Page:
Post Fertilization Events in Flowering Plants

Post Fertilization Events:

After fertilization the zygote undergoes a series of mitotic divisions which leads to the formation of a multicellular embryo. The primary endosperm nucleus forms the endosperm for the nourishment of the embryo, the ovule changes into seeds, and the ovary forms the fruit. The Post Fertilization Events are given as follows:

    1. Embryo Formation

    2. Endosperm Formation

Embryo Formation:

Formation of the embryo from the zygote is called embryogeny. Embryo development is meroblastic and endoscopic.

i. Dicotyledonous embryo: The zygote secretes a wall made up of cellulose and divides by a transverse wall into an upper suspensor cell and a lower embryonal. The suspensor cell which lies towards the micropylar end divides transversely to form a row of seven to eight cells, the suspensor. It pushes the embryo deep into the embryo sac. The basal or the terminal cell of the suspensor attached at the micropylar end enlarges and becomes oval to spherical in shape. It serves to absorb food material. The lowermost cell of the suspensor adjacent to the embryonal cell is known as hypophysis. It forms the apex of the radicle.

ii. Monocotyledonous embryo: The zygote elongates and then divides transversely to form basal and terminal cells. The basal cell produces a large swollen, vesicular suspensor cell. It may function as haustorium. The terminal cell divides by another transverse wall to form two cells. The top cell after a series of divisions forms a plumule and single cotyledon, it is called Scutellum. It grows rapidly and pushes the terminal plumule to one shot. The middle cell, after many divisions, forms hypocotyl and radicle. It also adds a few cells to the suspensor.

Endosperm Formation:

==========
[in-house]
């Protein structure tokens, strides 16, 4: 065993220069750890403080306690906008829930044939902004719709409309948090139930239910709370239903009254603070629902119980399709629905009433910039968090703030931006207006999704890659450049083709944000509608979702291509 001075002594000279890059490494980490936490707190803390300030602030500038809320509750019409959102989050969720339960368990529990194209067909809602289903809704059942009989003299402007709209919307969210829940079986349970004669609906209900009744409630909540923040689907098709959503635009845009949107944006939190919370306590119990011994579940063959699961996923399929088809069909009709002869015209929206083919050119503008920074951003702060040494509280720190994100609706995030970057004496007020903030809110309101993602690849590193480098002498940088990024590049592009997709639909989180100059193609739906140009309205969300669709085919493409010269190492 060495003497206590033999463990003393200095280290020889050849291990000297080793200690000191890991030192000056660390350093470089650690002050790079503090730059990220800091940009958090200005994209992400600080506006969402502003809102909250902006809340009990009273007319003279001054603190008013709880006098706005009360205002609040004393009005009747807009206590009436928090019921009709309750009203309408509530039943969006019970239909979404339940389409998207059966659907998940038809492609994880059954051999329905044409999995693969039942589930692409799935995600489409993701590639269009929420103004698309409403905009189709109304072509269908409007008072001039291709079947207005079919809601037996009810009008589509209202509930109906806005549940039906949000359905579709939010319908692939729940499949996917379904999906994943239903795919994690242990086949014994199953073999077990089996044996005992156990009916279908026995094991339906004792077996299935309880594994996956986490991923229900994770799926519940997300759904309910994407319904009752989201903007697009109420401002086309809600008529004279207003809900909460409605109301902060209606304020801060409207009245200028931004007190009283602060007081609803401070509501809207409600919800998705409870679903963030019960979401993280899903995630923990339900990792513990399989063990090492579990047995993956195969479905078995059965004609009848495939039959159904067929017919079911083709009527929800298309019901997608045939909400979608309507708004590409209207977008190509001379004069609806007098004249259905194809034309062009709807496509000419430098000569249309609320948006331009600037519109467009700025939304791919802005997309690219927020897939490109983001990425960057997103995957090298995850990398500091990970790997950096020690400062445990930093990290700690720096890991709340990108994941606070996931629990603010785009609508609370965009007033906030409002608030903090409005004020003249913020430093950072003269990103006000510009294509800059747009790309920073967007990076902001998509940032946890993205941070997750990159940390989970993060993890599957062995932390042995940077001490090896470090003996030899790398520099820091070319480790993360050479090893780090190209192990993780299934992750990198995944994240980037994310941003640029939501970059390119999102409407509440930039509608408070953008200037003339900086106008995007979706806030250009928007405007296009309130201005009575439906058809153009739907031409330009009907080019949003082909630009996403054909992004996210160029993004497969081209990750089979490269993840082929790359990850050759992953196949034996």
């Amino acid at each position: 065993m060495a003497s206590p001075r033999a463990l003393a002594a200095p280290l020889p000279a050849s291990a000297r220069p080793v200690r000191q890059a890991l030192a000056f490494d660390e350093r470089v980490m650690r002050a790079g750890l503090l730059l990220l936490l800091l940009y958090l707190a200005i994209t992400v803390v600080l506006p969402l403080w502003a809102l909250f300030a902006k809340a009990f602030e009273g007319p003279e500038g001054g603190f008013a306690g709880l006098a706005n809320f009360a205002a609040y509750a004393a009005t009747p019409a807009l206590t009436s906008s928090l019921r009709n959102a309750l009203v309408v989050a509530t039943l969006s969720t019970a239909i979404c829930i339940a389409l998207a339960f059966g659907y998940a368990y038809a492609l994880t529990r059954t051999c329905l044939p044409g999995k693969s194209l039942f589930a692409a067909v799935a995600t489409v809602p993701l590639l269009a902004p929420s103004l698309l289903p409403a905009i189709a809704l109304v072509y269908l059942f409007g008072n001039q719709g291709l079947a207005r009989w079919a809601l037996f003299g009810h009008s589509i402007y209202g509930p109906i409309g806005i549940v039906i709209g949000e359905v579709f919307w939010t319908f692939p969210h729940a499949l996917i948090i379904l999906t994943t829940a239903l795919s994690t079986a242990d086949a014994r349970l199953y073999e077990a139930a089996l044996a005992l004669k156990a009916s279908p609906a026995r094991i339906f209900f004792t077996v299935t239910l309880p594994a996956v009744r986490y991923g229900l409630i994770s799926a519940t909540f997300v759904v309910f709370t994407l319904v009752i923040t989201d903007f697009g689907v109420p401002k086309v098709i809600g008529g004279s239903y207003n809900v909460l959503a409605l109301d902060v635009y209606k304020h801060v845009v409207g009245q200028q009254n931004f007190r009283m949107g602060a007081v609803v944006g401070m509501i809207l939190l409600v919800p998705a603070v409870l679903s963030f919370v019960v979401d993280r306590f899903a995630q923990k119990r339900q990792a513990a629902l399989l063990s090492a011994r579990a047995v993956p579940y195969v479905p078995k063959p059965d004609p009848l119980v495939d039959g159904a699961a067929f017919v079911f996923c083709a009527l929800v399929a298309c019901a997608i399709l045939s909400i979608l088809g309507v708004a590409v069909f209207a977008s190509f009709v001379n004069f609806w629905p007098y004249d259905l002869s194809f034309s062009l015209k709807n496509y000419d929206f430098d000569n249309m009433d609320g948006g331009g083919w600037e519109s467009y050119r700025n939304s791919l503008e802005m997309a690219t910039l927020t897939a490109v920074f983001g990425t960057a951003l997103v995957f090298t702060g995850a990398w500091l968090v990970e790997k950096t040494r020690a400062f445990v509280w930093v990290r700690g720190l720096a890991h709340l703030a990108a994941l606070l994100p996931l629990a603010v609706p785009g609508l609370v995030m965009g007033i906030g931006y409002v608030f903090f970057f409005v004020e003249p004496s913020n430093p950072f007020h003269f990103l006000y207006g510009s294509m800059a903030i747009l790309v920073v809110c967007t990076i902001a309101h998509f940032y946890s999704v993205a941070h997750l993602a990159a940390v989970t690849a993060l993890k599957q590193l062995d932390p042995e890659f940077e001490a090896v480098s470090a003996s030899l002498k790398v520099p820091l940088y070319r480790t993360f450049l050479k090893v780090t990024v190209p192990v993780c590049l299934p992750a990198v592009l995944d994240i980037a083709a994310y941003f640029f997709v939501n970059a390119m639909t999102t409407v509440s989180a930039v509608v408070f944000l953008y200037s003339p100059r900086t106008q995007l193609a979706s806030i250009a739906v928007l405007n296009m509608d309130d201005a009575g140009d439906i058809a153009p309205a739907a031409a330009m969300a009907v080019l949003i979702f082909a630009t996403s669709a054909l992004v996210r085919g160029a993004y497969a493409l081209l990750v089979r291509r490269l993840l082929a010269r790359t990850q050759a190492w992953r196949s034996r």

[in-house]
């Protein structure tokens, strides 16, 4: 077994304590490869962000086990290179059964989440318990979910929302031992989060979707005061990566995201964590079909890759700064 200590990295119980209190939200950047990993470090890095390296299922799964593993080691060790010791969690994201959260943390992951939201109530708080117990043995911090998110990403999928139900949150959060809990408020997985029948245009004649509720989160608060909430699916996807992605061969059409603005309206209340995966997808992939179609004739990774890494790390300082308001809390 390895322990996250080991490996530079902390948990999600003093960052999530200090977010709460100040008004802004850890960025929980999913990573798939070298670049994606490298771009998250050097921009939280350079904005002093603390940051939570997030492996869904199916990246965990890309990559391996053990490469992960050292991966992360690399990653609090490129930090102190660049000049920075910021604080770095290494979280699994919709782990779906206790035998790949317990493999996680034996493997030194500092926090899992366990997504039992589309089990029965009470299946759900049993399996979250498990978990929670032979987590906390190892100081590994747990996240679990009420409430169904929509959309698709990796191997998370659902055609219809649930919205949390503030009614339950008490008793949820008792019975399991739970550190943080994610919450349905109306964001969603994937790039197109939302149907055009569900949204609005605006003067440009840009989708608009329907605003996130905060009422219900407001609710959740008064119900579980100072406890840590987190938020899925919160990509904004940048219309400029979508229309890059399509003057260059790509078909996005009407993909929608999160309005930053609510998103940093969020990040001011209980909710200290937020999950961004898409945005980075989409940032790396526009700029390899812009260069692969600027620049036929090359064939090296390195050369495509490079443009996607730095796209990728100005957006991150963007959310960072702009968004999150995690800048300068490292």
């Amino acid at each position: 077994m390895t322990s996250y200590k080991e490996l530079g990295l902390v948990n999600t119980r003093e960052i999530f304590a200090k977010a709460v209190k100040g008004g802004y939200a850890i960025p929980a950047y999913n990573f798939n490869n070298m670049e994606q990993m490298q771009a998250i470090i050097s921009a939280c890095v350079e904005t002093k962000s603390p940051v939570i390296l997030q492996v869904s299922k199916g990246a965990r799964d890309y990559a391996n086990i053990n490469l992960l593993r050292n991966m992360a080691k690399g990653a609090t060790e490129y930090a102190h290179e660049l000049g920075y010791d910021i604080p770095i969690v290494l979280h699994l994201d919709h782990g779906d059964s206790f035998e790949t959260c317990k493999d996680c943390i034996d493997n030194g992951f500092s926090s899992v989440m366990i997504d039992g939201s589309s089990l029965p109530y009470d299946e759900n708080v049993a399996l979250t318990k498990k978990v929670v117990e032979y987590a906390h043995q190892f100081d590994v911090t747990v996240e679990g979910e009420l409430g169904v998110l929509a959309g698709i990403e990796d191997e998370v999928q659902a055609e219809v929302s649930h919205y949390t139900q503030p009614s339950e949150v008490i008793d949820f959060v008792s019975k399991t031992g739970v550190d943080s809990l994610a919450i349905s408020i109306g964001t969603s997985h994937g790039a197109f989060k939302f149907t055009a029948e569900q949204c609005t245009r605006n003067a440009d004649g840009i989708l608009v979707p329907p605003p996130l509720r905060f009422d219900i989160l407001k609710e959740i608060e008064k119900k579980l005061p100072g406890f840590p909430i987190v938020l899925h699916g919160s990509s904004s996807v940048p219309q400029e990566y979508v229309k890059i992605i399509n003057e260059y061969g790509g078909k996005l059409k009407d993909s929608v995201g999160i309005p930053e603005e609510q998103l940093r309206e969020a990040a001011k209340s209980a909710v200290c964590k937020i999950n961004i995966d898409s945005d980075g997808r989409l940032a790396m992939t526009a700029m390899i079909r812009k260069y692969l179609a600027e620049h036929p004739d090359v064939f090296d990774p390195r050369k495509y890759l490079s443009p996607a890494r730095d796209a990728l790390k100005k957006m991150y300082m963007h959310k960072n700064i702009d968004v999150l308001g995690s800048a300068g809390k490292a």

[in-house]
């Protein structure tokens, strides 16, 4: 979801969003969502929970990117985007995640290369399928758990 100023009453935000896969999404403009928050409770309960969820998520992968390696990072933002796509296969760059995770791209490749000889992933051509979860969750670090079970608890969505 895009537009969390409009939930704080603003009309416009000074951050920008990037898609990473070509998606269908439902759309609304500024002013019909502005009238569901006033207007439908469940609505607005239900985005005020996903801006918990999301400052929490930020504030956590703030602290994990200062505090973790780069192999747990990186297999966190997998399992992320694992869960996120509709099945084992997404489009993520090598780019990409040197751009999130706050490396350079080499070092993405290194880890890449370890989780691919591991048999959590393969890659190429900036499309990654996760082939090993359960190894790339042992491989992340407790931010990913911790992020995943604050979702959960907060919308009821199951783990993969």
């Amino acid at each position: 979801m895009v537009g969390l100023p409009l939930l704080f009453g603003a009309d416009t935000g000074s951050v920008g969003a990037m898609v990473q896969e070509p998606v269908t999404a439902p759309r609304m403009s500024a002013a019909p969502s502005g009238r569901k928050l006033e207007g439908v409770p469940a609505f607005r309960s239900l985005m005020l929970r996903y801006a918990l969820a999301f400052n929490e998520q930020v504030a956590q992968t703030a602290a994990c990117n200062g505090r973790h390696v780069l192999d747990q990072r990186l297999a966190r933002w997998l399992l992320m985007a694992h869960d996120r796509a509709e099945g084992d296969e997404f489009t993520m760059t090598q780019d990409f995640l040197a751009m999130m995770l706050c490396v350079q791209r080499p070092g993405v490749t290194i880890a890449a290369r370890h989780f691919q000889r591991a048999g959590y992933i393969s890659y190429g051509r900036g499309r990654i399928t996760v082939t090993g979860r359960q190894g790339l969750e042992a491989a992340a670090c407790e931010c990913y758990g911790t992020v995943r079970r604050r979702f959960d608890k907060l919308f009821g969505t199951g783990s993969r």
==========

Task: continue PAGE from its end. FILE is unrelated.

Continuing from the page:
Endosperm is the tissue produced inside the seeds of most flowering plants around the time of fertilization. It surrounds the embryo and provides nutrition in the form of starch, though it can also contain oils and protein. This can make endosperm a source of nutrition in the human diet. In some cereals, both plumule and radicle get covered by sheaths developed from scutellum called coleoptile and coleorhiza respectively.

i. Nuclear endosperm: It is the common type of endosperm. The primary endosperm nucleus divides and redivides to form a large number of free nuclei. A vacuole appears in the center and pushes the cytoplasm containing the nuclei to the periphery. Wall formation or cytokinesis begins from the periphery and proceeds towards the center. It makes the endosperm a multicellular tissue such as Maize, Wheat, Rice, Sunflower, and Capsella.

ii. Cellular endosperm: Every division of the primary endosperm nucleus is followed by cytokinesis. Therefore, endosperm becomes cellular from the very beginning such as in Daturia, Petunia, Impatiens, and Magnolia.

iii. Helobial endosperm: It occurs in order Helobiales of monocots. The endosperm is of intermediate type between cellular and nuclear types. The first division of the primary endosperm nucleus is followed by transverse cytokinesis to produce two unequal chambers, larger micropylar and smaller chalazal. Subsequent divisions are free nuclear in both chambers. They are rapid in a micropylar chamber. Further development in both the chambers occurs like that of nuclear endosperm, multinucleate stage followed by wall formation. However, chalazal chambers often remain smaller and may degenerate.